Importantly, we demonstrate here that a long‐term systemic depletion of TRF1 in healthy adult tissues does not compromise organism viability, although we observed decreased cellularity in some highly proliferative compartments, such as the hematopoietic compartment and blood, which were recovered upon tamoxifen removal. Together, these findings suggest a therapeutic window for TRF1 inhibition in cancer.
Inspired by the above notion, we have identified compounds that disrupt TRF1 binding to telomeres illustrating the feasibility of chemically targeting shelterin proteins. Furthermore, we have shown that “in vivo” treatment of already established lung adenocarcinomas with one of the identified compounds, ETP‐47037, results in decreased TRF1 signal in vivo and the impairment of tumor progression in the absence of decreased mouse viability.
In summary, the results described here are proof of concept that TRF1 abrogation is an effective therapeutic strategy to block the growth of aggressive lung carcinomas independently of telomere length and p53 status and that it is possible to achieve this by small molecules that are able to target TRF1 in vivo. Finally, as this strategy relies on a universal mechanism, namely induction of telomere uncapping, we speculate that it could be applied in many other cancer types.
Materials and Methods
K‐Ras+/LSLG12Vgeo (Guerra et al, 2003), and Trf1lox/lox (Martinez et al, 2009), p53−/− (Jackson Labs, http://jaxmice.jax.org/strain/002101.html) strains were crossed to obtain K‐Ras+/LSLG12Vgeo Trf1lox/lox p53−/− mice. To generate Trf1lox/lox hUBC‐CreERT2 mice, we crossed our Trf1lox/lox (Martinez et al, 2009) with a mouse strain that carries a ubiquitously expressed, tamoxifen‐activated recombinase, hUBC‐CreERT2 mice (Ruzankina et al, 2007). Trf1lox/lox hUBC‐CreERT2 mice were fed ad libitum for 7 weeks with tamoxifen‐containing diet (Tekland CRD Tam400/CreER). For allograft experiments, 7‐week‐old athymic nude females were obtained from Harlan. All mice were maintained at the Spanish National Cancer Center under specific pathogen‐free conditions in accordance with the recommendations of the Federation of European Laboratory Animal Science Associations (FELASA). All animal experiments were approved by the Ethical Committee and performed in accordance with the guidelines stated in the International Guiding Principles for Biomedical Research Involving Animals, developed by the Council for International Organizations of Medical Sciences (CIOMS).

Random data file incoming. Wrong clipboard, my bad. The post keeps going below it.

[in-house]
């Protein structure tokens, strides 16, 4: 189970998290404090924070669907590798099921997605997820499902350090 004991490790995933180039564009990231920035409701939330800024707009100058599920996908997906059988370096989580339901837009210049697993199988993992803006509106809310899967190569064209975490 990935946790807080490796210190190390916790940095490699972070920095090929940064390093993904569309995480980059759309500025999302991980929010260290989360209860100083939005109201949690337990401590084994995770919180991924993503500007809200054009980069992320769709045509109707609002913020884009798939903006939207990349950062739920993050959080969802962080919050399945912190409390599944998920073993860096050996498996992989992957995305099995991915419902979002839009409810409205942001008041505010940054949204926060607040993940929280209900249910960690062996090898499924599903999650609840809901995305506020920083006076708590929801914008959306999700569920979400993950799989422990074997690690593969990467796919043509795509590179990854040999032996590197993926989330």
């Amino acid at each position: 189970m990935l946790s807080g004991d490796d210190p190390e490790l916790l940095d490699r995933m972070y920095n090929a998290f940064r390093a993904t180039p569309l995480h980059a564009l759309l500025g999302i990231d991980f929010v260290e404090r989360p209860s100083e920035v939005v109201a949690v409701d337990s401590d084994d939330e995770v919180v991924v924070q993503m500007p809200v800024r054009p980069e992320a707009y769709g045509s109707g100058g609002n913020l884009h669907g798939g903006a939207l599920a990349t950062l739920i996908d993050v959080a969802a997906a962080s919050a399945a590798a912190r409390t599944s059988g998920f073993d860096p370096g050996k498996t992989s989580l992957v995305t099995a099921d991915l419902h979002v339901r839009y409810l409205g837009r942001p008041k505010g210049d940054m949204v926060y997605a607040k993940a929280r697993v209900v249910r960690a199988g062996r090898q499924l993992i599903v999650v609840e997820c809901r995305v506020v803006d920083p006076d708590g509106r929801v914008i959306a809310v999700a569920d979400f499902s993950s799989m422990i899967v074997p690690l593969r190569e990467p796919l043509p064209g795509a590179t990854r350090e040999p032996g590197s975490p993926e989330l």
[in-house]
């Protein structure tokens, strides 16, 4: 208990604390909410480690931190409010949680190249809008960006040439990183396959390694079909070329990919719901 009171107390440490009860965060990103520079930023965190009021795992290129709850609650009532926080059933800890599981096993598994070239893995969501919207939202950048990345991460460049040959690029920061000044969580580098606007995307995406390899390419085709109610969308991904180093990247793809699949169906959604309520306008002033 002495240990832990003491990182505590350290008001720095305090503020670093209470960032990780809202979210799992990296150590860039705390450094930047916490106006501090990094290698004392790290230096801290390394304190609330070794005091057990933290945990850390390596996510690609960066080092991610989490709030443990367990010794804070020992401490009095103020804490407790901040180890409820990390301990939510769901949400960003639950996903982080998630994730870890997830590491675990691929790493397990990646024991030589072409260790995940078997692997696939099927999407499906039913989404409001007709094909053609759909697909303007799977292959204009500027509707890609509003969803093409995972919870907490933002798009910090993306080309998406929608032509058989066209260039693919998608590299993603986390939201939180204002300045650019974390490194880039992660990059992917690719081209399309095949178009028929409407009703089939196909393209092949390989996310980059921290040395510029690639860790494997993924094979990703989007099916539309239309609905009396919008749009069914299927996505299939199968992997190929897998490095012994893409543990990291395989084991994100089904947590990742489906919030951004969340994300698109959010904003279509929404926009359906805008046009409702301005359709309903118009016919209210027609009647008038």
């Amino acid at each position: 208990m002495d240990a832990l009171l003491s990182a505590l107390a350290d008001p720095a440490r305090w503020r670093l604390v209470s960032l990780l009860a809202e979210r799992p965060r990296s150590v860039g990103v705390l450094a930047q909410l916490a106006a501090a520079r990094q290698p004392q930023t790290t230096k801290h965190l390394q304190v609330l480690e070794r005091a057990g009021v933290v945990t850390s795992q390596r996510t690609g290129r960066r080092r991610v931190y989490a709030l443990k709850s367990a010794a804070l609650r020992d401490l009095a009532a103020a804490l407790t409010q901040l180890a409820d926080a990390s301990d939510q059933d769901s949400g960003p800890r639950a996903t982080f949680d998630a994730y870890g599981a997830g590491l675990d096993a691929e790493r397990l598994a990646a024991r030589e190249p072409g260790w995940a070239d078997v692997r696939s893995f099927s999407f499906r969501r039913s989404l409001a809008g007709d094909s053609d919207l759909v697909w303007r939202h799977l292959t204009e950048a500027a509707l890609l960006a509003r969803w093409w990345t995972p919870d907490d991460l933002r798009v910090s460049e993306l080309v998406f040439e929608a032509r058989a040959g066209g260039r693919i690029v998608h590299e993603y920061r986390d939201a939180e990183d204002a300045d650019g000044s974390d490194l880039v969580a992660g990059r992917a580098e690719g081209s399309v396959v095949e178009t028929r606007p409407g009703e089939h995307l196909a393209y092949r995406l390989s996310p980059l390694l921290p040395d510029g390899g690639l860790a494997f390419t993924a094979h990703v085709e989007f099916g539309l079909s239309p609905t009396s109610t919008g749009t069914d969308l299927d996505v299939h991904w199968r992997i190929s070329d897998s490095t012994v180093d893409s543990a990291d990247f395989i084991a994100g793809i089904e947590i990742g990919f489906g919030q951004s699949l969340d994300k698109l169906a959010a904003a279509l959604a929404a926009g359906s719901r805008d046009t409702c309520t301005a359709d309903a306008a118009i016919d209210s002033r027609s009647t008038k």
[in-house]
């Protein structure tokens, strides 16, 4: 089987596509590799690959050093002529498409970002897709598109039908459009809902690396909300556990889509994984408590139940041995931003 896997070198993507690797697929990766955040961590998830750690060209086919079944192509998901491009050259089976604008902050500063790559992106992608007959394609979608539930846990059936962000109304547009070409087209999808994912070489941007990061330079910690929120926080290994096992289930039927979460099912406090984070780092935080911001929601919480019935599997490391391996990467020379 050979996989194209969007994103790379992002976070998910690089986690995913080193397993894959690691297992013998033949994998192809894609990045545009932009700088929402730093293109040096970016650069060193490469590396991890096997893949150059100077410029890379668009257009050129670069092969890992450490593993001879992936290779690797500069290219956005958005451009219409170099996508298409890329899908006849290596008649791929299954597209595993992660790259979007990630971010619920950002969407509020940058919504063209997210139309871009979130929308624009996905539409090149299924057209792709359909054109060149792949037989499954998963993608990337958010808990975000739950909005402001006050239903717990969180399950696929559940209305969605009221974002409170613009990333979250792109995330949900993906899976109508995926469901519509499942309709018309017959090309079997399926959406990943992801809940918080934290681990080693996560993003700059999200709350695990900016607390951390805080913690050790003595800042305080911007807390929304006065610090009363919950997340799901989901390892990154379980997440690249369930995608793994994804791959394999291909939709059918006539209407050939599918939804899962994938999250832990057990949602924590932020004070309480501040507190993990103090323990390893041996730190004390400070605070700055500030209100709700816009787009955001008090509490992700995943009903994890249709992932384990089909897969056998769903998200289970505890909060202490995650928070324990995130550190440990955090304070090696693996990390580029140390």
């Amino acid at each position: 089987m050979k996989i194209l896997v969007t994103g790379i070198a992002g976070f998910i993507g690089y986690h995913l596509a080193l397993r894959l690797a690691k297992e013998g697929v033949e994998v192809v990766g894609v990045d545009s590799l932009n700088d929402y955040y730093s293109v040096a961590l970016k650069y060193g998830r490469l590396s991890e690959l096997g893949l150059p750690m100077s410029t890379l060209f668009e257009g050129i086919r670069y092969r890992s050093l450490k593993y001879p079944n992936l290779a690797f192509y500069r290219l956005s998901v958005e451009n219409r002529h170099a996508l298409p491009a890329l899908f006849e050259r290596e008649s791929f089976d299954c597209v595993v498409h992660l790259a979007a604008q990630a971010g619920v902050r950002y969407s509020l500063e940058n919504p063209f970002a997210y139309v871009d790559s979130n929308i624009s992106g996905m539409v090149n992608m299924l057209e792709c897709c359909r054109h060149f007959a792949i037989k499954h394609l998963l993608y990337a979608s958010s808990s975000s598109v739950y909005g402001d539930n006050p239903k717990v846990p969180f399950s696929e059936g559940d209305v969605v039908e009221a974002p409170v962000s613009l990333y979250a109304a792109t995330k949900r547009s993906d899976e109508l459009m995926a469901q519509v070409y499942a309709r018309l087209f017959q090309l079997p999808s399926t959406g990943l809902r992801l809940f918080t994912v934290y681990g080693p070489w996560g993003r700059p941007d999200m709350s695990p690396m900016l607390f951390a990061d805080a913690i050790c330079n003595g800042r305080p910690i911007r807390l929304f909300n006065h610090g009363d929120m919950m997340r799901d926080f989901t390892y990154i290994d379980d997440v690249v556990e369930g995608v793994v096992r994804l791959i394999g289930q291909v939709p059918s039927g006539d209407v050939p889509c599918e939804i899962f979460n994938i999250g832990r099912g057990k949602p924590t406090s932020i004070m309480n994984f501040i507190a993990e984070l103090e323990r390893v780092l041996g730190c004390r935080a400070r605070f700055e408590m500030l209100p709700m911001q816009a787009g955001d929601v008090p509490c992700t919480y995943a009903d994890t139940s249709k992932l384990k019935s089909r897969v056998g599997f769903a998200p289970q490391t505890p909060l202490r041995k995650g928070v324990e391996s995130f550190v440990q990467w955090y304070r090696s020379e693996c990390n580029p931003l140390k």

Adenovirus intratracheal infection
Eight‐ to ten‐week‐old mice were treated once with intratracheal adeno‐Cre (Gene Vector Core, University of Iowa, 1 × 1010 pfu/ml) instillation with 1 × 108 PFU/mouse of virus after anesthesia by intraperitoneal injection of ketamine–medetomidine (Domitor, 1 mg/ml; Orion Corporation). To wake up the mice after the instillation, they were injected with 0.05 mg of atipamezole (Antisedan, 5 mg/ml; Orion Corporation).
In vivo imaging by computed tomography (CT) and positron emission tomography (PET)
Nine weeks after inoculation, an in vivo follow‐up of tumor growth was achieved by six computed tomographies (CT) every 15 days. PET was performed 22nd week post‐inoculation, and the mice were sacrificed (24th week post‐inoculation). CT and PET analyses were performed as previously described (Ambrogio et al, 2014). For PET quantification, tumor regions of interest (ROIs) were selected in the PET‐CT overlapped image. In these ROIs, the standardized 18FDG‐glucose uptake value (SUV) was calculated using the following formula: SUV = tumor FDG concentration (MBq)/(injected dose/body weight).
Telomere length analyses on tissue sections
Quantitative telomere fluorescence in situ hybridization (Q‐FISH) directly on tumor sections was performed as previously described (Flores et al, 2008) and analyzed by Definiens software.
The Experimental Therapeutics Program at CNIO, ETP‐CNIO, owns a chemical library of about 50,000 single compounds built as a result of the consolidation of several sub‐libraries selected attending to different criteria such as chemical diversity, kinase‐targeted focus, potential to disrupt protein–protein interactions, and the presence of low molecular weight compounds to facilitate fragment‐based drug discovery. The drug‐likeness of the whole library was also ensured by the application of filters such as “rule of five” (Lipinski, 2004). The compounds were selected from commercial origin as well as from internally newly designed and synthesized chemical matter. Representative libraries of the whole 50K library with smaller sizes were defined after clustering, based on similarity analysis, and selection of representative compounds from each cluster. A 640‐compound library, subject of the currently reported screening campaign, is the minimum size set of compounds representing the chemical ETP‐CNIO collection.